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Aug 21 2007

Significance by Works for Doxological Service?

I have been living on devotional snacks lately, thirty minutes here, fifteen there. These times are genuine but barely substantial enough for the demands of daily discipleship. The past ten days have been crammed with four plane trips, two long distance drives, intense church planting stuff, networking and research. In all of this there can be a subtle seduction towards finding significance in works.

This morning I woke up in Steamboat Springs,Colorado. After the usual demands of fatherhood (with an intensely morning-sick wife), I finally settled down into some uncluttered, unrestrained time. I pondered…email or communion with God? Some of those emails might be really important, related to our future. I could get some work done before everyone else gets up. So went my thinking…the Spirit won out, but that is not always the case.

Ephesians two guides me away from devotional snacks to doxological feasts. “For grace you have been saved through faith…not a result of works. We are created in Christ Jesus for good works which he prepared beforehand that we might walk in them.” What higher good works could there be than church planting, worship leading, discipleship, etc? Emailing, networking for the kingdom of Christ, for the good of the world? After all, we were created for good works, ones that lead to doxology.

Paul continues. He tells us he wants us to remember something in light of the good works we have been created for—“you were Gentiles in the flesh, separate from Christ, strangers to the covenants of promise, without hope and God…but now, in Jesus, you have been brought near by the blood of Christ, for he himself is our peace…the cornerstone of the living temple.”

As I read this familiar passage, I was struck not only by the repudiation of salvation by works, but also of significance by works. We are created for works, predestined works, which does not imply that our former createdness was works-free. There were plenty of works, things we did before Jesus to obtain significance–relationships, clothes, work, stuff. The crazy thing is that after Jesus I sometimes live pre-Christ, pre-gospel, and my works form the basis for my significance. Not only that, significance by works will never lead to doxological service.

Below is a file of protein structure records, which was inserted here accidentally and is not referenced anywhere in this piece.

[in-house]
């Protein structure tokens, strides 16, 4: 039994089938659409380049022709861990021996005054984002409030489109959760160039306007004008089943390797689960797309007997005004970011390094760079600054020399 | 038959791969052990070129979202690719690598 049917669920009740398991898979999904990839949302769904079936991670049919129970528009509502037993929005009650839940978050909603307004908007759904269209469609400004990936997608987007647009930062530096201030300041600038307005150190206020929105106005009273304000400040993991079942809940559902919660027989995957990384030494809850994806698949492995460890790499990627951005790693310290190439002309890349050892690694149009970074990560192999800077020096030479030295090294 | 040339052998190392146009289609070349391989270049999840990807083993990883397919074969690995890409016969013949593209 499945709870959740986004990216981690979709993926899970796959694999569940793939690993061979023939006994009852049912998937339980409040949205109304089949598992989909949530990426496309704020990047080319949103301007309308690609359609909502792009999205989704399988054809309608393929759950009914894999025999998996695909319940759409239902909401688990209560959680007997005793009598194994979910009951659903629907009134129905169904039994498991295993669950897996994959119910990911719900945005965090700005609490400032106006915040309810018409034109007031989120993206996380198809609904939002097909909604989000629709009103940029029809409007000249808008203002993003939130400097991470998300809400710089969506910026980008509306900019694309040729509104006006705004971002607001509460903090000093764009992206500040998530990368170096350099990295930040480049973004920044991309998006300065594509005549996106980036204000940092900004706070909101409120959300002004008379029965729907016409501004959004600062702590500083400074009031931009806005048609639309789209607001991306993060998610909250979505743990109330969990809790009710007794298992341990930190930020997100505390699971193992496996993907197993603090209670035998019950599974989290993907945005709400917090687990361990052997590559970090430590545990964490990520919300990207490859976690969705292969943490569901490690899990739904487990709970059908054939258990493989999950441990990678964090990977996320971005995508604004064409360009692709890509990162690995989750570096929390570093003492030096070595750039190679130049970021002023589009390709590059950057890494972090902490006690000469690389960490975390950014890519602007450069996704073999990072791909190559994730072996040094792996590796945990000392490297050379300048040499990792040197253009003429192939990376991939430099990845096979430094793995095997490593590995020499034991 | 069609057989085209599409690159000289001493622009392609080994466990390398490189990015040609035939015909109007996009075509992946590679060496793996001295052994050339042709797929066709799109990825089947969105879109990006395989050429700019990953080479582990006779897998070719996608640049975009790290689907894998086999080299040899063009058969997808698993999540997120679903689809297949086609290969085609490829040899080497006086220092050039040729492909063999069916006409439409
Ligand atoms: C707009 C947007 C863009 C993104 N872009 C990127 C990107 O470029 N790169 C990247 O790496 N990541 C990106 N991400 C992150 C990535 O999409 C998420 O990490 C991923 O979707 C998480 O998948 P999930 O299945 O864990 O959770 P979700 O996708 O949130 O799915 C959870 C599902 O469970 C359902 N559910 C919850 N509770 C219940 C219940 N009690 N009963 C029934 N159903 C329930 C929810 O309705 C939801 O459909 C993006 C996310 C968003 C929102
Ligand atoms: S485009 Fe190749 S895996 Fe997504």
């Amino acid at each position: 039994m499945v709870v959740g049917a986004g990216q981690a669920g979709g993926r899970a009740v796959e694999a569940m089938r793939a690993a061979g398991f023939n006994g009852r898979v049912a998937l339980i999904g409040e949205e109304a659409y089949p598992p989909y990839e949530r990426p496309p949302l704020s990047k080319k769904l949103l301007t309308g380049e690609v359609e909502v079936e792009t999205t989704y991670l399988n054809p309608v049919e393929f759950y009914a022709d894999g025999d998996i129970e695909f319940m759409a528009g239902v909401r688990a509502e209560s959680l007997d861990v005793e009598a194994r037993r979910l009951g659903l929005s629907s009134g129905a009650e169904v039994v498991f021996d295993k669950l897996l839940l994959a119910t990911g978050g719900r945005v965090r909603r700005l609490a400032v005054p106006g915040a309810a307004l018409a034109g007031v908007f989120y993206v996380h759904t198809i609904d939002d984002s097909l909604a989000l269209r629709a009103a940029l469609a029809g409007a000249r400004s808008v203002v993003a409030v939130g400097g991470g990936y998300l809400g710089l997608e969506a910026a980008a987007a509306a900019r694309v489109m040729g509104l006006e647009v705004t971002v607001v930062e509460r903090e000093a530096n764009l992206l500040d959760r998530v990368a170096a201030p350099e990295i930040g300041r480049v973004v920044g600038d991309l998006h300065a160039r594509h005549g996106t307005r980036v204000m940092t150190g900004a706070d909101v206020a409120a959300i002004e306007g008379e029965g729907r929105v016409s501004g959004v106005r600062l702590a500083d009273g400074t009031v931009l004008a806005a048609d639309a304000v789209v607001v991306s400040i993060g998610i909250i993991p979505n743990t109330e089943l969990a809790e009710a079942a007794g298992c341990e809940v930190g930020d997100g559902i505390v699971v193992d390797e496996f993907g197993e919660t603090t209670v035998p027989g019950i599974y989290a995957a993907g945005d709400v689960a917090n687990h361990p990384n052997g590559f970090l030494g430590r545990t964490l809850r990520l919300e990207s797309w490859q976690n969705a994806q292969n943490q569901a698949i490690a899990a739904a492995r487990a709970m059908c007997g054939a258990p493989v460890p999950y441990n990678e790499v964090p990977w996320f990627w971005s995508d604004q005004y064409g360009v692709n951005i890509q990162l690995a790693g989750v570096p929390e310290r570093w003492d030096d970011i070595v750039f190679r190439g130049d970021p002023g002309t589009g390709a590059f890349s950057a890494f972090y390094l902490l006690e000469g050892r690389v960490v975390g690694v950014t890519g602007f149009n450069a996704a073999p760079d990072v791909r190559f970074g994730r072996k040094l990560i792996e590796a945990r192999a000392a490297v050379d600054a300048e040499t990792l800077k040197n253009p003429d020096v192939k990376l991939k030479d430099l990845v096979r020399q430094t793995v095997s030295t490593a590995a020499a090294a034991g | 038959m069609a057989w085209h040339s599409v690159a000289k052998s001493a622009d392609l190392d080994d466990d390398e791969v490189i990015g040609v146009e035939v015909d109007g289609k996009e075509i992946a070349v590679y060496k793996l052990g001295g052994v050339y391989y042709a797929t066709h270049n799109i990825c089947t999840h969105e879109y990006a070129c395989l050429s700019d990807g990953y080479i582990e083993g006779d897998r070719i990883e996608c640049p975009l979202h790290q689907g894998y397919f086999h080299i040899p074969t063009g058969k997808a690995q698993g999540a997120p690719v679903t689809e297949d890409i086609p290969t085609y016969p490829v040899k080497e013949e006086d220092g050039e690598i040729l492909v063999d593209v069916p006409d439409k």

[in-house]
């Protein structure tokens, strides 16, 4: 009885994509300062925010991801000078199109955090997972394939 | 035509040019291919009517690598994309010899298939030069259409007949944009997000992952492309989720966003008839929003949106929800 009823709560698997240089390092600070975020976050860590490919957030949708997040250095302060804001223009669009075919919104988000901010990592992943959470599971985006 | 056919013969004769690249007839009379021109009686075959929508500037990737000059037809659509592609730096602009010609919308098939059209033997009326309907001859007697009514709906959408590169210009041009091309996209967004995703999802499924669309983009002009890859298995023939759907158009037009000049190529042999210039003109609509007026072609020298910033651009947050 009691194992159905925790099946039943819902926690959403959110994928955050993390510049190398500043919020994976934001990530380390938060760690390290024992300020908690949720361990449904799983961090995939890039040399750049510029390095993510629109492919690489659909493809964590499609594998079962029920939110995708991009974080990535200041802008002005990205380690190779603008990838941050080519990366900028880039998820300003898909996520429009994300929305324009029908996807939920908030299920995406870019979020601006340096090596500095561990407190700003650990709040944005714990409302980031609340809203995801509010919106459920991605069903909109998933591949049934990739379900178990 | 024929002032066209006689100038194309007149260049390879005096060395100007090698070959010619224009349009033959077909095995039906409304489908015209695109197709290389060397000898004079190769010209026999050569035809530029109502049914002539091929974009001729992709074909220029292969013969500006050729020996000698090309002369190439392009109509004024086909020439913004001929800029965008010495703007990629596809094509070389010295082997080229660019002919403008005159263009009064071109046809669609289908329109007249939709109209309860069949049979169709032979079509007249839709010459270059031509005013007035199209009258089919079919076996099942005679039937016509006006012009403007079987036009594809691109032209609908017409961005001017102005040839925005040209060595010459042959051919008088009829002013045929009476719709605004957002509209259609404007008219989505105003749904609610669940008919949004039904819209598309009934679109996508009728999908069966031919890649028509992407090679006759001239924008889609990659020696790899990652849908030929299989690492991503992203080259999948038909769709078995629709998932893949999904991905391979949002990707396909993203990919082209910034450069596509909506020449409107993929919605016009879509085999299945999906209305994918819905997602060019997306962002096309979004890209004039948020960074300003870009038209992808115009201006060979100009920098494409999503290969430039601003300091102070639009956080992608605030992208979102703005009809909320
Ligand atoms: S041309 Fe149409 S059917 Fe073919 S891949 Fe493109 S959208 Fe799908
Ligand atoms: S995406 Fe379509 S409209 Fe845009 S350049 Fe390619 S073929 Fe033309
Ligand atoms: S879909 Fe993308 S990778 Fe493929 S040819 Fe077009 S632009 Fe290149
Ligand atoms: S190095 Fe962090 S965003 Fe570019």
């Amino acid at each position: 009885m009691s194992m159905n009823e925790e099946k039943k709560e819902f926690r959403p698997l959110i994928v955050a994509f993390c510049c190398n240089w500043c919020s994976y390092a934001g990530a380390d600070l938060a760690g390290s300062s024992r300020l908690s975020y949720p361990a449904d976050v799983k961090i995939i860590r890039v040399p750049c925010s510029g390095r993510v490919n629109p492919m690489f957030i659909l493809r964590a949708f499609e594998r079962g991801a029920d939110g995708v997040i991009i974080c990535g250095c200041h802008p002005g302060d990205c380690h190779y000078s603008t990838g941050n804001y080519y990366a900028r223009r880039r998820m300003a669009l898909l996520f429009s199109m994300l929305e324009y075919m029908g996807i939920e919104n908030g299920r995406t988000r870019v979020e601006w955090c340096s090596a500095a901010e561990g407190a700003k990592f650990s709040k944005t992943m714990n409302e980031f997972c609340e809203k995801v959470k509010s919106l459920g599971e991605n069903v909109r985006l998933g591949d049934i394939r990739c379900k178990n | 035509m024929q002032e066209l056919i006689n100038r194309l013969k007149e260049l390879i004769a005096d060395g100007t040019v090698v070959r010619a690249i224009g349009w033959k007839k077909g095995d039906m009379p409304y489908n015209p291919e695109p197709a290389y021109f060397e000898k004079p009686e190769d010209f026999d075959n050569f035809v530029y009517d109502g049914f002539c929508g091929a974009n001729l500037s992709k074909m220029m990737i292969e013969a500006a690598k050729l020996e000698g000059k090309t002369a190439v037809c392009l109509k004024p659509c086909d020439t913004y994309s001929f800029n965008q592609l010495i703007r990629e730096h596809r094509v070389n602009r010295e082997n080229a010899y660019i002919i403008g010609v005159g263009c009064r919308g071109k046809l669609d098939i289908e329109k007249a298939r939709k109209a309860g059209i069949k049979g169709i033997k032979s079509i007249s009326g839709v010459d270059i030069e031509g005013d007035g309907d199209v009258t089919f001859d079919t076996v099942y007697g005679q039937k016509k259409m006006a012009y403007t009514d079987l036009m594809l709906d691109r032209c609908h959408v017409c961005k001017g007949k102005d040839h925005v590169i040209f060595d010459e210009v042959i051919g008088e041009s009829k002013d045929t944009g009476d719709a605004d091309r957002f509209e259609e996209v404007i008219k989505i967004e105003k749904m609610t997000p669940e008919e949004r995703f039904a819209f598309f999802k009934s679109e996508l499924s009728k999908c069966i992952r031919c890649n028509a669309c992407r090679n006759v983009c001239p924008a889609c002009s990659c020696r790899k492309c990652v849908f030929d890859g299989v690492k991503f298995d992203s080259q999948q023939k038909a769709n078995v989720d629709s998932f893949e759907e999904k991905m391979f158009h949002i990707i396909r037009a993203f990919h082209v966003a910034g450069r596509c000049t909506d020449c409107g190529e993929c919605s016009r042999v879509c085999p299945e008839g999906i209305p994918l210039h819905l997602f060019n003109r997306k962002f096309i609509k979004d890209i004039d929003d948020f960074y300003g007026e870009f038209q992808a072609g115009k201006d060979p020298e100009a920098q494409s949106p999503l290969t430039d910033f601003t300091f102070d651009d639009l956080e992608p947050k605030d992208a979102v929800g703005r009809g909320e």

Significance by works is deadly. When I choose ministry over my Lord, I seek significance in what I do rather than who I have become. I ignore new creation and return to the old. Jesus promises the peace, the significance and the acceptance I hunger for. Works, as good as they may be, cannot replace the Incarnation of peace, restoration, acceptance, significance in the embrace of Jesus. He himself is our peace, not ministry or anything else. When I abandon the cornerstone of temple–doxlogical–life, my identity will crumble. I was made for worship, not works, for worship through works.

Jesus is our peace. We get peace plus the acceptance of Jesus no matter how fleshly we can be. Nothing can beat that. The plus is that Jesus fits us into his living temple, breathes the joy of worship into our hearts, carrying us from individual significance to community identity among the past and present worshippers of the great One-in-Three. Acceptance in Christ and a worshipping community are significant, and they are free. It is the free gospel at Christ’s expense that releases us into doxological service, into true Temple worship.

Significance by works leads to dead service, but significance by Christ leads to white-hot worship.

About the author

Jonathan Dodson